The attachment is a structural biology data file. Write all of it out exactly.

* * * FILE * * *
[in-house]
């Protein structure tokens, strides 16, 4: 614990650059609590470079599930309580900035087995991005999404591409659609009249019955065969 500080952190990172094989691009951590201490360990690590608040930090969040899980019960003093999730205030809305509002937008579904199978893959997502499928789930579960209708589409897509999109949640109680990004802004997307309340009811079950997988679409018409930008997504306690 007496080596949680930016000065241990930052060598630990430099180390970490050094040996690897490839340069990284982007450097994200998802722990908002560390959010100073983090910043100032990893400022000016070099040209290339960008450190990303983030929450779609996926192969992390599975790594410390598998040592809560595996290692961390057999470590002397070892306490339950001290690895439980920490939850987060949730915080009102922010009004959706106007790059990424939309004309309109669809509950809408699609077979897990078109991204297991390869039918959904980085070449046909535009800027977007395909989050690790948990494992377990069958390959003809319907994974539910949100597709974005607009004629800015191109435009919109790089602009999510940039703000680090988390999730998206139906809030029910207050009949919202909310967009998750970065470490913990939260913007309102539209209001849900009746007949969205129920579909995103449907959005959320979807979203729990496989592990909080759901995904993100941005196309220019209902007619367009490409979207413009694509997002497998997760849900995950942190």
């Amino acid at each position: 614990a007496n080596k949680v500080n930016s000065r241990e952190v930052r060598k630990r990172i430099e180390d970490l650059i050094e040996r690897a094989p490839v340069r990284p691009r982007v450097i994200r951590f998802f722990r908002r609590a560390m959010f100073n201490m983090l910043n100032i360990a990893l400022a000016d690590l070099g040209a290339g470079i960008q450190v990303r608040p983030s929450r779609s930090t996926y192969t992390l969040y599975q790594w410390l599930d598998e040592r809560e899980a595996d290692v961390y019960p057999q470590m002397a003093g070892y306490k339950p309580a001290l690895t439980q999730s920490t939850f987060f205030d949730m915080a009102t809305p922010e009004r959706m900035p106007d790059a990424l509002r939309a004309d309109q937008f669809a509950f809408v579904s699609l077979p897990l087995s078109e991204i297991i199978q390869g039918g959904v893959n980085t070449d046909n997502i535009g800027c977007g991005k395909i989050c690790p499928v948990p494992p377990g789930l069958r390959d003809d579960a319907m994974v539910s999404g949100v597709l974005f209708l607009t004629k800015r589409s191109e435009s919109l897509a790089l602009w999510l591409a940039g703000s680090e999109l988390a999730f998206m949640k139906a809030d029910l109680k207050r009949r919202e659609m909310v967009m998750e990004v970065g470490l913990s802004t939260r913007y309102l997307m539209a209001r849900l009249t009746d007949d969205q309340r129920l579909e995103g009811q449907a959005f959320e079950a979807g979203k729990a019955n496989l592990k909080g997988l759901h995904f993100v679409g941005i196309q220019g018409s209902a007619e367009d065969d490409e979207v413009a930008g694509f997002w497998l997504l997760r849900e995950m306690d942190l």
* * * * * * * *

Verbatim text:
[in-house]
């Protein structure tokens, strides 16, 4: 614990650059609590470079599930309580900035087995991005999404591409659609009249019955065969 500080952190990172094989691009951590201490360990690590608040930090969040899980019960003093999730205030809305509002937008579904199978893959997502499928789930579960209708589409897509999109949640109680990004802004997307309340009811079950997988679409018409930008997504306690 007496080596949680930016000065241990930052060598630990430099180390970490050094040996690897490839340069990284982007450097994200998802722990908002560390959010100073983090910043100032990893400022000016070099040209290339960008450190990303983030929450779609996926192969992390599975790594410390598998040592809560595996290692961390057999470590002397070892306490339950001290690895439980920490939850987060949730915080009102922010009004959706106007790059990424939309004309309109669809509950809408699609077979897990078109991204297991390869039918959904980085070449046909535009800027977007395909989050690790948990494992377990069958390959003809319907994974539910949100597709974005607009004629800015191109435009919109790089602009999510940039703000680090988390999730998206139906809030029910207050009949919202909310967009998750970065470490913990939260913007309102539209209001849900009746007949969205129920579909995103449907959005959320979807979203729990496989592990909080759901995904993100941005196309220019209902007619367009490409979207413009694509997002497998997760849900995950942190």
């Amino acid at each position: 614990a007496n080596k949680v500080n930016s000065r241990e952190v930052r060598k630990r990172i430099e180390d970490l650059i050094e040996r690897a094989p490839v340069r990284p691009r982007v450097i994200r951590f998802f722990r908002r609590a560390m959010f100073n201490m983090l910043n100032i360990a990893l400022a000016d690590l070099g040209a290339g470079i960008q450190v990303r608040p983030s929450r779609s930090t996926y192969t992390l969040y599975q790594w410390l599930d598998e040592r809560e899980a595996d290692v961390y019960p057999q470590m002397a003093g070892y306490k339950p309580a001290l690895t439980q999730s920490t939850f987060f205030d949730m915080a009102t809305p922010e009004r959706m900035p106007d790059a990424l509002r939309a004309d309109q937008f669809a509950f809408v579904s699609l077979p897990l087995s078109e991204i297991i199978q390869g039918g959904v893959n980085t070449d046909n997502i535009g800027c977007g991005k395909i989050c690790p499928v948990p494992p377990g789930l069958r390959d003809d579960a319907m994974v539910s999404g949100v597709l974005f209708l607009t004629k800015r589409s191109e435009s919109l897509a790089l602009w999510l591409a940039g703000s680090e999109l988390a999730f998206m949640k139906a809030d029910l109680k207050r009949r919202e659609m909310v967009m998750e990004v970065g470490l913990s802004t939260r913007y309102l997307m539209a209001r849900l009249t009746d007949d969205q309340r129920l579909e995103g009811q449907a959005f959320e079950a979807g979203k729990a019955n496989l592990k909080g997988l759901h995904f993100v679409g941005i196309q220019g018409s209902a007619e367009d065969d490409e979207v413009a930008g694509f997002w497998l997504l997760r849900e995950m306690d942190l």